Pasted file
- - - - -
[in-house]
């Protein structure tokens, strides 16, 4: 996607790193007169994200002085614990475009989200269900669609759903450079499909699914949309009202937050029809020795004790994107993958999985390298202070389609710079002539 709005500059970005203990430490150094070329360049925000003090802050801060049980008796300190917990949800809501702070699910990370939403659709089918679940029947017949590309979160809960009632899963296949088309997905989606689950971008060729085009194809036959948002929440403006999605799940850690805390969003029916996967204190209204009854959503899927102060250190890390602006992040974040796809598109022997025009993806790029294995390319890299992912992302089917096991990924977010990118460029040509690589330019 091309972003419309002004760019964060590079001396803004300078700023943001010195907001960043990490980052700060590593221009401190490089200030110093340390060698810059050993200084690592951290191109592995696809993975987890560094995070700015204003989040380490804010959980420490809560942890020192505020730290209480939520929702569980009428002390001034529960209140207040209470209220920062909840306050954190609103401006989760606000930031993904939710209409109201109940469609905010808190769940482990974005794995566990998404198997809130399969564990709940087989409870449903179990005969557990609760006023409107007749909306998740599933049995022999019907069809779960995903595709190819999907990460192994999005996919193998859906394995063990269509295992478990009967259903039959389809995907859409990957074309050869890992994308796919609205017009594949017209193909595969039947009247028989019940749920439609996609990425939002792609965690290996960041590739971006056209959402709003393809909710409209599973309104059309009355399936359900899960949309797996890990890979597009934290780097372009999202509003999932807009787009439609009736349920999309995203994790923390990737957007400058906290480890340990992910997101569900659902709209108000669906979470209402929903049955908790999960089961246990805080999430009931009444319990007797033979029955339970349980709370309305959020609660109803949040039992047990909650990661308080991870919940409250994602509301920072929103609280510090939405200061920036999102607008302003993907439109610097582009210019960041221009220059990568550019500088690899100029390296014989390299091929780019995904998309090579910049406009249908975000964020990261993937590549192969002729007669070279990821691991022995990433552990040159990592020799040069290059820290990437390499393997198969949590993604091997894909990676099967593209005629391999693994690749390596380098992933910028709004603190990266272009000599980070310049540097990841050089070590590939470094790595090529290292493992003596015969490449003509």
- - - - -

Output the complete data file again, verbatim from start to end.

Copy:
[in-house]
């Protein structure tokens, strides 16, 4: 996607790193007169994200002085614990475009989200269900669609759903450079499909699914949309009202937050029809020795004790994107993958999985390298202070389609710079002539 709005500059970005203990430490150094070329360049925000003090802050801060049980008796300190917990949800809501702070699910990370939403659709089918679940029947017949590309979160809960009632899963296949088309997905989606689950971008060729085009194809036959948002929440403006999605799940850690805390969003029916996967204190209204009854959503899927102060250190890390602006992040974040796809598109022997025009993806790029294995390319890299992912992302089917096991990924977010990118460029040509690589330019 091309972003419309002004760019964060590079001396803004300078700023943001010195907001960043990490980052700060590593221009401190490089200030110093340390060698810059050993200084690592951290191109592995696809993975987890560094995070700015204003989040380490804010959980420490809560942890020192505020730290209480939520929702569980009428002390001034529960209140207040209470209220920062909840306050954190609103401006989760606000930031993904939710209409109201109940469609905010808190769940482990974005794995566990998404198997809130399969564990709940087989409870449903179990005969557990609760006023409107007749909306998740599933049995022999019907069809779960995903595709190819999907990460192994999005996919193998859906394995063990269509295992478990009967259903039959389809995907859409990957074309050869890992994308796919609205017009594949017209193909595969039947009247028989019940749920439609996609990425939002792609965690290996960041590739971006056209959402709003393809909710409209599973309104059309009355399936359900899960949309797996890990890979597009934290780097372009999202509003999932807009787009439609009736349920999309995203994790923390990737957007400058906290480890340990992910997101569900659902709209108000669906979470209402929903049955908790999960089961246990805080999430009931009444319990007797033979029955339970349980709370309305959020609660109803949040039992047990909650990661308080991870919940409250994602509301920072929103609280510090939405200061920036999102607008302003993907439109610097582009210019960041221009220059990568550019500088690899100029390296014989390299091929780019995904998309090579910049406009249908975000964020990261993937590549192969002729007669070279990821691991022995990433552990040159990592020799040069290059820290990437390499393997198969949590993604091997894909990676099967593209005629391999693994690749390596380098992933910028709004603190990266272009000599980070310049540097990841050089070590590939470094790595090529290292493992003596015969490449003509």